David Attenborough

On this date in 1926, Sir David Attenborough was born in London, England. He is the brother of Lord Richard Attenborough, the director and actor. He graduated from Cambridge University in 1947 with a degree in Natural Sciences and then spent two years in the Royal Navy.

In 1952 he joined the BBC as a producer. He began working on his first series, “Zoo Quest,” a wildlife documentary series, in 1954. Attenborough was appointed controller of BBC Two in 1965 and director of programming in 1969 before deciding to return to creating nature series in 1973. He is known for the popular trilogy “Life on Earth” (1979), “The Living Planet” (1984) and “The Trials of Life” (1990). His other series include “The Private Life of Plants” (1995) and “Life of Birds” (1998). He was knighted in 1985 for his services to television.

Attenborough was married to Jane Elizabeth Ebsworth Oriel from 1950 until her death in 1997. They have two children. He was never religious and was not brought up with faith. “It never really occurred to me to believe in God,” Attenborough said in a 2009 interview with Radio Times. “And I had nothing to rebel against. My parents told me nothing whatsoever. But I do remember looking at my headmaster delivering a sermon, a classicist, extremely clever … and thinking, he can’t really believe all that, can he? How incredible!”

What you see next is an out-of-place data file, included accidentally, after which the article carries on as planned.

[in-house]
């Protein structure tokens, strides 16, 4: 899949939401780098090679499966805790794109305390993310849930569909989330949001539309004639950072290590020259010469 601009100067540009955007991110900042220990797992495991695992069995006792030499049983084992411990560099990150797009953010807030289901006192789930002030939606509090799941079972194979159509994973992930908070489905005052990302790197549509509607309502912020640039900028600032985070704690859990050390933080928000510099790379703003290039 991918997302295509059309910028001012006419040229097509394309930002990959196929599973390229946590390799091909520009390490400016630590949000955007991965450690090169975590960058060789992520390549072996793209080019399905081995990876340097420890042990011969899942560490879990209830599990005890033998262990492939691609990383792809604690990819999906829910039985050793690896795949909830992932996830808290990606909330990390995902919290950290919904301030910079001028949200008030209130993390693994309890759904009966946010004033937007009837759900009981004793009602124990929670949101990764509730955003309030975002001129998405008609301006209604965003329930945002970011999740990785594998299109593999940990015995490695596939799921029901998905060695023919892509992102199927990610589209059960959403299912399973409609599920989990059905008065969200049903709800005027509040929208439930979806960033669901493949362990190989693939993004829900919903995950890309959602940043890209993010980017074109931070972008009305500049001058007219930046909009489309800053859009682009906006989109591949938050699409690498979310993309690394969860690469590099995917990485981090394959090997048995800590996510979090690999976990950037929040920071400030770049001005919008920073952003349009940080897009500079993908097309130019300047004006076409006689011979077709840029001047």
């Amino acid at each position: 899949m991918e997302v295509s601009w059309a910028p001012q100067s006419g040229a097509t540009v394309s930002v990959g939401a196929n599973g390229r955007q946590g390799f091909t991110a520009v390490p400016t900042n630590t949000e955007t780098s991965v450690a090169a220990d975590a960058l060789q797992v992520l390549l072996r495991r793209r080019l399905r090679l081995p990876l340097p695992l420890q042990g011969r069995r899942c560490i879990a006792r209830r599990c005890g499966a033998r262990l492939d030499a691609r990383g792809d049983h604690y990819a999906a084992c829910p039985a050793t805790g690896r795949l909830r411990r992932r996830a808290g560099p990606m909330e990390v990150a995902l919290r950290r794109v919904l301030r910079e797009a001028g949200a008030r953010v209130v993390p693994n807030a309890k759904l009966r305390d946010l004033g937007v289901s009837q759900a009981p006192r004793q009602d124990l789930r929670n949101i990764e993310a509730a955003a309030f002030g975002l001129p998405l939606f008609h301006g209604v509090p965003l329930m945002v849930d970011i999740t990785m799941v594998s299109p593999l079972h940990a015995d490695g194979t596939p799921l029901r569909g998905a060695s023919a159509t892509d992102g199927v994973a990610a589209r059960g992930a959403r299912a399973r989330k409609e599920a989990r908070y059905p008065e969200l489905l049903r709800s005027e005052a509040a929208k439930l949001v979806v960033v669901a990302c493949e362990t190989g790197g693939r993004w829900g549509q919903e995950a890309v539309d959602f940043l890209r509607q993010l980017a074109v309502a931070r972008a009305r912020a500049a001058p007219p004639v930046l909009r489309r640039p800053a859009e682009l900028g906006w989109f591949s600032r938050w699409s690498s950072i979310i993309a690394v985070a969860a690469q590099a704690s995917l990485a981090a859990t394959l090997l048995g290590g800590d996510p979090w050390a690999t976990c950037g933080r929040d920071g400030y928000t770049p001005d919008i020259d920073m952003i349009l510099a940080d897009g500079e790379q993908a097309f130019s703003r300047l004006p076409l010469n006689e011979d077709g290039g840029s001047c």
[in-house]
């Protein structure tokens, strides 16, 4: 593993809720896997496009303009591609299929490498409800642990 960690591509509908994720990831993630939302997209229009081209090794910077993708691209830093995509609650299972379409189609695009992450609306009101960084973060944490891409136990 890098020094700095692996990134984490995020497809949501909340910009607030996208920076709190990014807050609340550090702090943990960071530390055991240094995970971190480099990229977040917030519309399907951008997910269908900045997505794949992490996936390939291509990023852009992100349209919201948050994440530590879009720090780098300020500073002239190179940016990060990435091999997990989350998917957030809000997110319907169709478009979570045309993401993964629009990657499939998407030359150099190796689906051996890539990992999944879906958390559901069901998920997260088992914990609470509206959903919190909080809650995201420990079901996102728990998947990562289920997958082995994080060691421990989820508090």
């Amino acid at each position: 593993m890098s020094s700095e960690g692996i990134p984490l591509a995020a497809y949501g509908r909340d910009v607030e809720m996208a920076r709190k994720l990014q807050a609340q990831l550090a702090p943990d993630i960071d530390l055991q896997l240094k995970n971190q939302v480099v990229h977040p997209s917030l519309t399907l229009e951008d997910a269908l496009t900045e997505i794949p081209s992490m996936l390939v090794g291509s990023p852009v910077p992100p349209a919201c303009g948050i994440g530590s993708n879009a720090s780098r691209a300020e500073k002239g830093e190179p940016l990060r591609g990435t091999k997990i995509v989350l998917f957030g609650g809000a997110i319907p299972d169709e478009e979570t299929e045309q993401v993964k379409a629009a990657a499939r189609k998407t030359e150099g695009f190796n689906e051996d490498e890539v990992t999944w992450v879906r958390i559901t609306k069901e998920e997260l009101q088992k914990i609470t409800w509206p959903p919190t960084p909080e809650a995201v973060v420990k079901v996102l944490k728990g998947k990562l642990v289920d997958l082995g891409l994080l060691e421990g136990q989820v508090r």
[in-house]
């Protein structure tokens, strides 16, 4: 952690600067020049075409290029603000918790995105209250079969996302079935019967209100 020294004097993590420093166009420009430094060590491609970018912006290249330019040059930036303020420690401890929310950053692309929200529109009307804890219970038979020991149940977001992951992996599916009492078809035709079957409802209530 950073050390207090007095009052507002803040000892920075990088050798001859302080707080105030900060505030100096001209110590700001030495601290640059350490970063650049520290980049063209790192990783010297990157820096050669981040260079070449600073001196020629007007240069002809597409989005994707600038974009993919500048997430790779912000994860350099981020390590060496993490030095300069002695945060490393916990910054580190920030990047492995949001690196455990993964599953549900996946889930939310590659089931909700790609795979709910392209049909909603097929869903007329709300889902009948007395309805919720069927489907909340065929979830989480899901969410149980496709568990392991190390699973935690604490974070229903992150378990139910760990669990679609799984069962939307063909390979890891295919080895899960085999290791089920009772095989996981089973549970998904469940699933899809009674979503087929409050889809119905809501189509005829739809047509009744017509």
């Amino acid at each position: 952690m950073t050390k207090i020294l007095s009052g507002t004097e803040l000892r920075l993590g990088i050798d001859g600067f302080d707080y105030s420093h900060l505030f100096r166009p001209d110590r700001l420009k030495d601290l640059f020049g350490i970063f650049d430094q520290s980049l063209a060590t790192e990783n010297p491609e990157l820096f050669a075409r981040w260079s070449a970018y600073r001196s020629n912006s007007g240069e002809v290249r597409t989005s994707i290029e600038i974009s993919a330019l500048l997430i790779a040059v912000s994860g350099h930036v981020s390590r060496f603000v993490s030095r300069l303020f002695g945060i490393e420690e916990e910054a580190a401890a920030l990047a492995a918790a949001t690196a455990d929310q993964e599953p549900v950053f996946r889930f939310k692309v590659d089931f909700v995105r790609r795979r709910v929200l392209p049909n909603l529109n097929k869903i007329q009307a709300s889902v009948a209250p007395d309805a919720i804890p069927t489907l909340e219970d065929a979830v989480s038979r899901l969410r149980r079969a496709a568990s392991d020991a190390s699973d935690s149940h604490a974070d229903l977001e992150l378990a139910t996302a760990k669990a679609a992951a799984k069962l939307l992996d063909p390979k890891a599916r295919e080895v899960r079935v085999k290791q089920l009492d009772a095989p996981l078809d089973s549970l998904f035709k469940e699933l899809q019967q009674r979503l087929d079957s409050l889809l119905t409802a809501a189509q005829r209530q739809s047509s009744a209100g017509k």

When Radio Times asked Attenborough why he never credited God in his nature documentaries, Attenborough responded: “They always mean beautiful things like hummingbirds. I always reply by saying that I think of a little child in East Africa with a worm burrowing through his eyeball. The worm cannot live in any other way, except by burrowing through eyeballs. I find that hard to reconcile with the notion of a divine and benevolent creator.”

Attenborough addressed evolution in his BBC documentary “Charles Darwin and the Tree of Life” (2009): “Evolution is as solid a historical fact as you could conceive.”

PHOTO: Attenborough in 2015; John Cairns photo (cropped), CC 4.0.

Freedom From Religion Foundation